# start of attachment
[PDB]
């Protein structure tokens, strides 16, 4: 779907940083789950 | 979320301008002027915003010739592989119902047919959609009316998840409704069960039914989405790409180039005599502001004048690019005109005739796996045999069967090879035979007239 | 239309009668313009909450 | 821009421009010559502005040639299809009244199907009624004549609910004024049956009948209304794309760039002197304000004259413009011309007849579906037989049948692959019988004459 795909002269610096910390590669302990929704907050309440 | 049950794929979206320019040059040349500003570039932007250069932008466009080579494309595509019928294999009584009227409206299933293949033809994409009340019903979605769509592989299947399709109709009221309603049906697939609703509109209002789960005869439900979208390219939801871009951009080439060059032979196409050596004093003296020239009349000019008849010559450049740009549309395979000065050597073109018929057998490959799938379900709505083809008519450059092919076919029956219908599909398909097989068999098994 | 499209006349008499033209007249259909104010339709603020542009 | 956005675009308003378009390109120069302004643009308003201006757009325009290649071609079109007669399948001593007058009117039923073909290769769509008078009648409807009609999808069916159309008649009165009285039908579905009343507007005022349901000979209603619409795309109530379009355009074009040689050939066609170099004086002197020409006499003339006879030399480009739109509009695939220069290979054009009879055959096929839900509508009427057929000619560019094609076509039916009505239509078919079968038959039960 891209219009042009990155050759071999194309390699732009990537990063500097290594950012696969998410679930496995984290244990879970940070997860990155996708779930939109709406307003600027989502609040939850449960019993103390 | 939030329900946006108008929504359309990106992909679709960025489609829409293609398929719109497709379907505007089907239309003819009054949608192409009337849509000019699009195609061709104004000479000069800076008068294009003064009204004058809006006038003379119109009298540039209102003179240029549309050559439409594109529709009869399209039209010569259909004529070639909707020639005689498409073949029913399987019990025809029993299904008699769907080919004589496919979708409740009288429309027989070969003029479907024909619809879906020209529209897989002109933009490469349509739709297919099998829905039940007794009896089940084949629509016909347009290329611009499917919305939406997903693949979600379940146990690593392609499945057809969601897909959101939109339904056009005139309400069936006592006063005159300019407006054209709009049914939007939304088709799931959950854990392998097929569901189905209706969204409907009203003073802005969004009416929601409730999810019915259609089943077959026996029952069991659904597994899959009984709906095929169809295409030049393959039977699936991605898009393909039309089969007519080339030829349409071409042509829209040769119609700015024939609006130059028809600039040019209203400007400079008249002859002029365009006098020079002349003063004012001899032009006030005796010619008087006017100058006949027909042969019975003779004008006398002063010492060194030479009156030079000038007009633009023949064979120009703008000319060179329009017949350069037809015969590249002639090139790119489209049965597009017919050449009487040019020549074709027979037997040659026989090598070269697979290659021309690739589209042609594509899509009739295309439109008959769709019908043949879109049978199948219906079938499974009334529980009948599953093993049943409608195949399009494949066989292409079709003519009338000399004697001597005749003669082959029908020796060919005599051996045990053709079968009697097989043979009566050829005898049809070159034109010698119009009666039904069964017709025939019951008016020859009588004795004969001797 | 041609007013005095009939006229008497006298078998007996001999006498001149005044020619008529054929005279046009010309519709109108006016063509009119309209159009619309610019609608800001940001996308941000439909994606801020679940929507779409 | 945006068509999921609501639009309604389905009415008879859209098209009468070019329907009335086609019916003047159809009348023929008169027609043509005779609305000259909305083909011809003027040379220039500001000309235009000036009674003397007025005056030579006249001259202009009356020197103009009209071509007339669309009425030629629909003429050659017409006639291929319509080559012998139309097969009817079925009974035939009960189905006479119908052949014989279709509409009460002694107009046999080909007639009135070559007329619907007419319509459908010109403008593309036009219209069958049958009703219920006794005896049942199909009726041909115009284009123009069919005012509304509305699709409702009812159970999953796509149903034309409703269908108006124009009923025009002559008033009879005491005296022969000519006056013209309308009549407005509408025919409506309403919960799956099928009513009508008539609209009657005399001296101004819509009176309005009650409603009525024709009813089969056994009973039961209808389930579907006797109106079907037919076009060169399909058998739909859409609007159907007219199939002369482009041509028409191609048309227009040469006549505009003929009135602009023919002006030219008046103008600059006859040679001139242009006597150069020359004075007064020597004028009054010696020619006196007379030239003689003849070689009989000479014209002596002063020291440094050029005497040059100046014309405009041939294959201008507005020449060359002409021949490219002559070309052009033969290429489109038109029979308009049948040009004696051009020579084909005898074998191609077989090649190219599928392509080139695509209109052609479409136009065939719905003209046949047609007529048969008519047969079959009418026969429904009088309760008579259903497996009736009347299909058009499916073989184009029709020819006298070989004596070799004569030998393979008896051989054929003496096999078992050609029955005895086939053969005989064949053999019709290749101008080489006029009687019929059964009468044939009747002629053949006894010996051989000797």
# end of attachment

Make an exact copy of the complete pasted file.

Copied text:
[PDB]
């Protein structure tokens, strides 16, 4: 779907940083789950 | 979320301008002027915003010739592989119902047919959609009316998840409704069960039914989405790409180039005599502001004048690019005109005739796996045999069967090879035979007239 | 239309009668313009909450 | 821009421009010559502005040639299809009244199907009624004549609910004024049956009948209304794309760039002197304000004259413009011309007849579906037989049948692959019988004459 795909002269610096910390590669302990929704907050309440 | 049950794929979206320019040059040349500003570039932007250069932008466009080579494309595509019928294999009584009227409206299933293949033809994409009340019903979605769509592989299947399709109709009221309603049906697939609703509109209002789960005869439900979208390219939801871009951009080439060059032979196409050596004093003296020239009349000019008849010559450049740009549309395979000065050597073109018929057998490959799938379900709505083809008519450059092919076919029956219908599909398909097989068999098994 | 499209006349008499033209007249259909104010339709603020542009 | 956005675009308003378009390109120069302004643009308003201006757009325009290649071609079109007669399948001593007058009117039923073909290769769509008078009648409807009609999808069916159309008649009165009285039908579905009343507007005022349901000979209603619409795309109530379009355009074009040689050939066609170099004086002197020409006499003339006879030399480009739109509009695939220069290979054009009879055959096929839900509508009427057929000619560019094609076509039916009505239509078919079968038959039960 891209219009042009990155050759071999194309390699732009990537990063500097290594950012696969998410679930496995984290244990879970940070997860990155996708779930939109709406307003600027989502609040939850449960019993103390 | 939030329900946006108008929504359309990106992909679709960025489609829409293609398929719109497709379907505007089907239309003819009054949608192409009337849509000019699009195609061709104004000479000069800076008068294009003064009204004058809006006038003379119109009298540039209102003179240029549309050559439409594109529709009869399209039209010569259909004529070639909707020639005689498409073949029913399987019990025809029993299904008699769907080919004589496919979708409740009288429309027989070969003029479907024909619809879906020209529209897989002109933009490469349509739709297919099998829905039940007794009896089940084949629509016909347009290329611009499917919305939406997903693949979600379940146990690593392609499945057809969601897909959101939109339904056009005139309400069936006592006063005159300019407006054209709009049914939007939304088709799931959950854990392998097929569901189905209706969204409907009203003073802005969004009416929601409730999810019915259609089943077959026996029952069991659904597994899959009984709906095929169809295409030049393959039977699936991605898009393909039309089969007519080339030829349409071409042509829209040769119609700015024939609006130059028809600039040019209203400007400079008249002859002029365009006098020079002349003063004012001899032009006030005796010619008087006017100058006949027909042969019975003779004008006398002063010492060194030479009156030079000038007009633009023949064979120009703008000319060179329009017949350069037809015969590249002639090139790119489209049965597009017919050449009487040019020549074709027979037997040659026989090598070269697979290659021309690739589209042609594509899509009739295309439109008959769709019908043949879109049978199948219906079938499974009334529980009948599953093993049943409608195949399009494949066989292409079709003519009338000399004697001597005749003669082959029908020796060919005599051996045990053709079968009697097989043979009566050829005898049809070159034109010698119009009666039904069964017709025939019951008016020859009588004795004969001797 | 041609007013005095009939006229008497006298078998007996001999006498001149005044020619008529054929005279046009010309519709109108006016063509009119309209159009619309610019609608800001940001996308941000439909994606801020679940929507779409 | 945006068509999921609501639009309604389905009415008879859209098209009468070019329907009335086609019916003047159809009348023929008169027609043509005779609305000259909305083909011809003027040379220039500001000309235009000036009674003397007025005056030579006249001259202009009356020197103009009209071509007339669309009425030629629909003429050659017409006639291929319509080559012998139309097969009817079925009974035939009960189905006479119908052949014989279709509409009460002694107009046999080909007639009135070559007329619907007419319509459908010109403008593309036009219209069958049958009703219920006794005896049942199909009726041909115009284009123009069919005012509304509305699709409702009812159970999953796509149903034309409703269908108006124009009923025009002559008033009879005491005296022969000519006056013209309308009549407005509408025919409506309403919960799956099928009513009508008539609209009657005399001296101004819509009176309005009650409603009525024709009813089969056994009973039961209808389930579907006797109106079907037919076009060169399909058998739909859409609007159907007219199939002369482009041509028409191609048309227009040469006549505009003929009135602009023919002006030219008046103008600059006859040679001139242009006597150069020359004075007064020597004028009054010696020619006196007379030239003689003849070689009989000479014209002596002063020291440094050029005497040059100046014309405009041939294959201008507005020449060359002409021949490219002559070309052009033969290429489109038109029979308009049948040009004696051009020579084909005898074998191609077989090649190219599928392509080139695509209109052609479409136009065939719905003209046949047609007529048969008519047969079959009418026969429904009088309760008579259903497996009736009347299909058009499916073989184009029709020819006298070989004596070799004569030998393979008896051989054929003496096999078992050609029955005895086939053969005989064949053999019709290749101008080489006029009687019929059964009468044939009747002629053949006894010996051989000797």